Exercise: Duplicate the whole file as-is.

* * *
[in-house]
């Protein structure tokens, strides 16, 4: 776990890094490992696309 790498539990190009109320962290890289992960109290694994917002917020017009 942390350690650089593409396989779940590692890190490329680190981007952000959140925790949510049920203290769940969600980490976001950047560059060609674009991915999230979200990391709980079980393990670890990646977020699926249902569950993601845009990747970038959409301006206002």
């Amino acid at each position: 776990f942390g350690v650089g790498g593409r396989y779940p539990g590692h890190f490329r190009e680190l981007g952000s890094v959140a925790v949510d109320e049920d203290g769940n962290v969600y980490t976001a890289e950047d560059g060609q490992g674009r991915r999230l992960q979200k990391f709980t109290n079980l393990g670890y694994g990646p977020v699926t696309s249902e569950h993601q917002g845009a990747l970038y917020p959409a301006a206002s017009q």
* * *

[in-house]
């Protein structure tokens, strides 16, 4: 776990890094490992696309 790498539990190009109320962290890289992960109290694994917002917020017009 942390350690650089593409396989779940590692890190490329680190981007952000959140925790949510049920203290769940969600980490976001950047560059060609674009991915999230979200990391709980079980393990670890990646977020699926249902569950993601845009990747970038959409301006206002």
């Amino acid at each position: 776990f942390g350690v650089g790498g593409r396989y779940p539990g590692h890190f490329r190009e680190l981007g952000s890094v959140a925790v949510d109320e049920d203290g769940n962290v969600y980490t976001a890289e950047d560059g060609q490992g674009r991915r999230l992960q979200k990391f709980t109290n079980l393990g670890y694994g990646p977020v699926t696309s249902e569950h993601q917002g845009a990747l970038y917020p959409a301006a206002s017009q």